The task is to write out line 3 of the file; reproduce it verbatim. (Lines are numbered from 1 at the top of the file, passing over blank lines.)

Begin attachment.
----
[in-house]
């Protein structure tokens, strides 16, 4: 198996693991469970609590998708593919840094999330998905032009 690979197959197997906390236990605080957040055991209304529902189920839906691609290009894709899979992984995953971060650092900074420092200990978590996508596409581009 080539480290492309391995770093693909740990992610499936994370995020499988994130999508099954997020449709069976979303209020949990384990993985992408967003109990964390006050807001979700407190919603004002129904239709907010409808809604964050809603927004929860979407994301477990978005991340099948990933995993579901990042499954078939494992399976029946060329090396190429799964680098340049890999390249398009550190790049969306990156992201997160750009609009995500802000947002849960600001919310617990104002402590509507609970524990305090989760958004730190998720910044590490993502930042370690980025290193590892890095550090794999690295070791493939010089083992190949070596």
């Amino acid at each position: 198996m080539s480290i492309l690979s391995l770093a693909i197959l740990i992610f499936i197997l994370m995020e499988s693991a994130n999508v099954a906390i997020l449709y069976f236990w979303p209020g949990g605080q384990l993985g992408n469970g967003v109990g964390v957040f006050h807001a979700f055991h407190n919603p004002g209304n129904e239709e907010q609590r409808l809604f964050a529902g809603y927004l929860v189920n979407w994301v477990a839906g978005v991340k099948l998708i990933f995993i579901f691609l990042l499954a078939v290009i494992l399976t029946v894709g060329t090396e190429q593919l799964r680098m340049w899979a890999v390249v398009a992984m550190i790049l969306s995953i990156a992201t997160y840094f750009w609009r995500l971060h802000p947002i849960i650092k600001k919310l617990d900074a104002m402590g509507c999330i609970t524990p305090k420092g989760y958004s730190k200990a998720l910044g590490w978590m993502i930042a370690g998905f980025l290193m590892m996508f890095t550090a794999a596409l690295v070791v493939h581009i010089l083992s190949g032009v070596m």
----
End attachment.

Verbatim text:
């Amino acid at each position: 198996m080539s480290i492309l690979s391995l770093a693909i197959l740990i992610f499936i197997l994370m995020e499988s693991a994130n999508v099954a906390i997020l449709y069976f236990w979303p209020g949990g605080q384990l993985g992408n469970g967003v109990g964390v957040f006050h807001a979700f055991h407190n919603p004002g209304n129904e239709e907010q609590r409808l809604f964050a529902g809603y927004l929860v189920n979407w994301v477990a839906g978005v991340k099948l998708i990933f995993i579901f691609l990042l499954a078939v290009i494992l399976t029946v894709g060329t090396e190429q593919l799964r680098m340049w899979a890999v390249v398009a992984m550190i790049l969306s995953i990156a992201t997160y840094f750009w609009r995500l971060h802000p947002i849960i650092k600001k919310l617990d900074a104002m402590g509507c999330i609970t524990p305090k420092g989760y958004s730190k200990a998720l910044g590490w978590m993502i930042a370690g998905f980025l290193m590892m996508f890095t550090a794999a596409l690295v070791v493939h581009i010089l083992s190949g032009v070596m």